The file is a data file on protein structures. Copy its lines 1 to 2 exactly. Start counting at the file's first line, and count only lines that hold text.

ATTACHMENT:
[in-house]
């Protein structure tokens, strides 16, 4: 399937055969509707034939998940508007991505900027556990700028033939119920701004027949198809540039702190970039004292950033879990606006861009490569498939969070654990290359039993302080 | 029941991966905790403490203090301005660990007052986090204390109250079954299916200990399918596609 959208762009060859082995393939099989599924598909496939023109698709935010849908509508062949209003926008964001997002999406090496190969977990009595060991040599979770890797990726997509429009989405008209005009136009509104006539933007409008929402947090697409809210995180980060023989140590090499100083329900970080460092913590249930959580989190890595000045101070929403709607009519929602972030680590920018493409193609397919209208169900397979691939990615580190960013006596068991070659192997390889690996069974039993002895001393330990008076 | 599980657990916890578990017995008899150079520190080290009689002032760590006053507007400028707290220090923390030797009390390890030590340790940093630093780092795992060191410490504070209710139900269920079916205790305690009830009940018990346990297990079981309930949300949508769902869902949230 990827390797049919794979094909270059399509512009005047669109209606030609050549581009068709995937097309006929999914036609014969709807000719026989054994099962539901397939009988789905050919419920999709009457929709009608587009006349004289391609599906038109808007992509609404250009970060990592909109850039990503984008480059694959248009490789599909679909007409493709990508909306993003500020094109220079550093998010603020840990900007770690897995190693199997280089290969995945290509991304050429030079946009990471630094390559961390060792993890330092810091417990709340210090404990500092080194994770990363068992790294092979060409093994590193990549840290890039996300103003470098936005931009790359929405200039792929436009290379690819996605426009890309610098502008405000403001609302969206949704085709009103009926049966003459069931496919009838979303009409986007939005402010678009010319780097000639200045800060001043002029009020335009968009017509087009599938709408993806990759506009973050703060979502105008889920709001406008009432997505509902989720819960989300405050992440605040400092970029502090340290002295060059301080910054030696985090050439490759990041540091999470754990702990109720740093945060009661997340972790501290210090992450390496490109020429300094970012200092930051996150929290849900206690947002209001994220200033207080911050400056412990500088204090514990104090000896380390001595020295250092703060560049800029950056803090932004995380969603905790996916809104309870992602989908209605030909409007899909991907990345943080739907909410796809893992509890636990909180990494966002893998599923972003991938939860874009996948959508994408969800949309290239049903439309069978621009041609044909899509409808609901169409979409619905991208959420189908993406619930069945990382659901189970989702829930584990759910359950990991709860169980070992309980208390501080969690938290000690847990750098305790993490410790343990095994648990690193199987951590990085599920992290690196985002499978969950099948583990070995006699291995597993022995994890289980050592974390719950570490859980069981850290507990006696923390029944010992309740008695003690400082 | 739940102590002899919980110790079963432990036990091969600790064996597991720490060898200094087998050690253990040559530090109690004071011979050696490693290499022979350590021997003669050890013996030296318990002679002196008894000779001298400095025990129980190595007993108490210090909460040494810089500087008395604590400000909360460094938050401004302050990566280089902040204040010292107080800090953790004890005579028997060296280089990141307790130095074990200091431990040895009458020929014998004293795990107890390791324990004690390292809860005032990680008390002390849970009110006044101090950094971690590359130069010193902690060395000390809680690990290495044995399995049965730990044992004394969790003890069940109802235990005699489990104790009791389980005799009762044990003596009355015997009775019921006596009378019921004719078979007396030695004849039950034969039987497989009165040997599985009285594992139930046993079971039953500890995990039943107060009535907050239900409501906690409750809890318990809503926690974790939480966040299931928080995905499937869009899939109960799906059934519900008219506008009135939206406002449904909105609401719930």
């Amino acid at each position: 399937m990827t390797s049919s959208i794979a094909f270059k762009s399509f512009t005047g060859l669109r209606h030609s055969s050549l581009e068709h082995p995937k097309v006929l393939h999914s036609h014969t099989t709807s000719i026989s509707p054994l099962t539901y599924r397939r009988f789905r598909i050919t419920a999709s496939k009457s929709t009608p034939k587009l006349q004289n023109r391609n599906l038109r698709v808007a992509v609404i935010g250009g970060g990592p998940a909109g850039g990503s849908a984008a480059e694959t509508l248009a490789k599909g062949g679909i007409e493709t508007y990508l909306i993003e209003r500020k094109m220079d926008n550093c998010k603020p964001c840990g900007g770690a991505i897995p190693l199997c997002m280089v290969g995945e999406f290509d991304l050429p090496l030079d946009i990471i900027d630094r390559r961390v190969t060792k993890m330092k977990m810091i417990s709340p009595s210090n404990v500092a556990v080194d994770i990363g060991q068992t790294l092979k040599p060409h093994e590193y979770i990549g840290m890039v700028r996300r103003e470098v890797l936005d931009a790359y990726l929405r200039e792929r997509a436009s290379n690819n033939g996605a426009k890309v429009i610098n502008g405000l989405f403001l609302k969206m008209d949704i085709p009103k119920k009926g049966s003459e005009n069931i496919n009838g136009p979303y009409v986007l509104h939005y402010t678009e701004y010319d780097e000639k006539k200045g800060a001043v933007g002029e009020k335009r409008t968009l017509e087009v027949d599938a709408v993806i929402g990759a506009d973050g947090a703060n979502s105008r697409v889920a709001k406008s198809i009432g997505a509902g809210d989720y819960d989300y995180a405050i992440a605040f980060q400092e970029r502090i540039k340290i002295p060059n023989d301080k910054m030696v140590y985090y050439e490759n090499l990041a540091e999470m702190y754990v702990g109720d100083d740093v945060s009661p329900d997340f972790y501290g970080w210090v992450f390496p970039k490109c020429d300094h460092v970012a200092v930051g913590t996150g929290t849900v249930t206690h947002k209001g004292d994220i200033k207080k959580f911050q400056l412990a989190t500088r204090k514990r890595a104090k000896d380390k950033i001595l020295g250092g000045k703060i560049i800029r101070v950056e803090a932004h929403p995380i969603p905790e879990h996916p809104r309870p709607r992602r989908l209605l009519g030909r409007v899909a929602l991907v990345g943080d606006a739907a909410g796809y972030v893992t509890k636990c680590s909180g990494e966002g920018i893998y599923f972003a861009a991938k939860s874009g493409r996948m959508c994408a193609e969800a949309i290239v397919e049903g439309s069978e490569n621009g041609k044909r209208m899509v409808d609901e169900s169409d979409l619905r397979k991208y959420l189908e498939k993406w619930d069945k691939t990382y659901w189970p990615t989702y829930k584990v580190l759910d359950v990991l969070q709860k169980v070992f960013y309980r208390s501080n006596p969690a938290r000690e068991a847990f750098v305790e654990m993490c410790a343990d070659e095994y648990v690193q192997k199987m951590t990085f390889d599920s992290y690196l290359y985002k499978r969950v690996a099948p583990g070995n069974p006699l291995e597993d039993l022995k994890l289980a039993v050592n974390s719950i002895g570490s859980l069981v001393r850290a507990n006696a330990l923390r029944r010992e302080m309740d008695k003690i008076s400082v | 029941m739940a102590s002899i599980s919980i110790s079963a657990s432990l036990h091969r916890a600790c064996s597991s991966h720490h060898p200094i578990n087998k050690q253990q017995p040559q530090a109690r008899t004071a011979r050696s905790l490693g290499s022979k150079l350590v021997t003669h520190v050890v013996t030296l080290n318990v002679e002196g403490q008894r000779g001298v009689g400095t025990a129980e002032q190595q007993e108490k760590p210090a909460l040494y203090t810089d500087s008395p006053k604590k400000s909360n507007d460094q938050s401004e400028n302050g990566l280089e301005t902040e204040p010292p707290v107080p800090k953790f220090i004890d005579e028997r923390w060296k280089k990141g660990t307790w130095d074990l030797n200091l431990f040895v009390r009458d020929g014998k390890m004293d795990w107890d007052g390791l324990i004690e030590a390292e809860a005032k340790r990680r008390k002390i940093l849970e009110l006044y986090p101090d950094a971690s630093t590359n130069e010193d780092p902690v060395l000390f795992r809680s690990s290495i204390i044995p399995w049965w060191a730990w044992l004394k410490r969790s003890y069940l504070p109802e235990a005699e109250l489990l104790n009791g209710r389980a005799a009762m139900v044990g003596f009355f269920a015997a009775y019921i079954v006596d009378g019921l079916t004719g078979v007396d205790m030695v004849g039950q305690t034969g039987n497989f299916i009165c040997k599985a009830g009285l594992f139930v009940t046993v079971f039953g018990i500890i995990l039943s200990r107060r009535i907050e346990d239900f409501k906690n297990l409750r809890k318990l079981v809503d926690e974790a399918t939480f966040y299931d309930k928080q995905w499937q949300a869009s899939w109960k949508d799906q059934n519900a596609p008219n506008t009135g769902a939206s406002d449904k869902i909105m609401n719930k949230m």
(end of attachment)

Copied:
[in-house]
């Protein structure tokens, strides 16, 4: 399937055969509707034939998940508007991505900027556990700028033939119920701004027949198809540039702190970039004292950033879990606006861009490569498939969070654990290359039993302080 | 029941991966905790403490203090301005660990007052986090204390109250079954299916200990399918596609 959208762009060859082995393939099989599924598909496939023109698709935010849908509508062949209003926008964001997002999406090496190969977990009595060991040599979770890797990726997509429009989405008209005009136009509104006539933007409008929402947090697409809210995180980060023989140590090499100083329900970080460092913590249930959580989190890595000045101070929403709607009519929602972030680590920018493409193609397919209208169900397979691939990615580190960013006596068991070659192997390889690996069974039993002895001393330990008076 | 599980657990916890578990017995008899150079520190080290009689002032760590006053507007400028707290220090923390030797009390390890030590340790940093630093780092795992060191410490504070209710139900269920079916205790305690009830009940018990346990297990079981309930949300949508769902869902949230 990827390797049919794979094909270059399509512009005047669109209606030609050549581009068709995937097309006929999914036609014969709807000719026989054994099962539901397939009988789905050919419920999709009457929709009608587009006349004289391609599906038109808007992509609404250009970060990592909109850039990503984008480059694959248009490789599909679909007409493709990508909306993003500020094109220079550093998010603020840990900007770690897995190693199997280089290969995945290509991304050429030079946009990471630094390559961390060792993890330092810091417990709340210090404990500092080194994770990363068992790294092979060409093994590193990549840290890039996300103003470098936005931009790359929405200039792929436009290379690819996605426009890309610098502008405000403001609302969206949704085709009103009926049966003459069931496919009838979303009409986007939005402010678009010319780097000639200045800060001043002029009020335009968009017509087009599938709408993806990759506009973050703060979502105008889920709001406008009432997505509902989720819960989300405050992440605040400092970029502090340290002295060059301080910054030696985090050439490759990041540091999470754990702990109720740093945060009661997340972790501290210090992450390496490109020429300094970012200092930051996150929290849900206690947002209001994220200033207080911050400056412990500088204090514990104090000896380390001595020295250092703060560049800029950056803090932004995380969603905790996916809104309870992602989908209605030909409007899909991907990345943080739907909410796809893992509890636990909180990494966002893998599923972003991938939860874009996948959508994408969800949309290239049903439309069978621009041609044909899509409808609901169409979409619905991208959420189908993406619930069945990382659901189970989702829930584990759910359950990991709860169980070992309980208390501080969690938290000690847990750098305790993490410790343990095994648990690193199987951590990085599920992290690196985002499978969950099948583990070995006699291995597993022995994890289980050592974390719950570490859980069981850290507990006696923390029944010992309740008695003690400082 | 739940102590002899919980110790079963432990036990091969600790064996597991720490060898200094087998050690253990040559530090109690004071011979050696490693290499022979350590021997003669050890013996030296318990002679002196008894000779001298400095025990129980190595007993108490210090909460040494810089500087008395604590400000909360460094938050401004302050990566280089902040204040010292107080800090953790004890005579028997060296280089990141307790130095074990200091431990040895009458020929014998004293795990107890390791324990004690390292809860005032990680008390002390849970009110006044101090950094971690590359130069010193902690060395000390809680690990290495044995399995049965730990044992004394969790003890069940109802235990005699489990104790009791389980005799009762044990003596009355015997009775019921006596009378019921004719078979007396030695004849039950034969039987497989009165040997599985009285594992139930046993079971039953500890995990039943107060009535907050239900409501906690409750809890318990809503926690974790939480966040299931928080995905499937869009899939109960799906059934519900008219506008009135939206406002449904909105609401719930």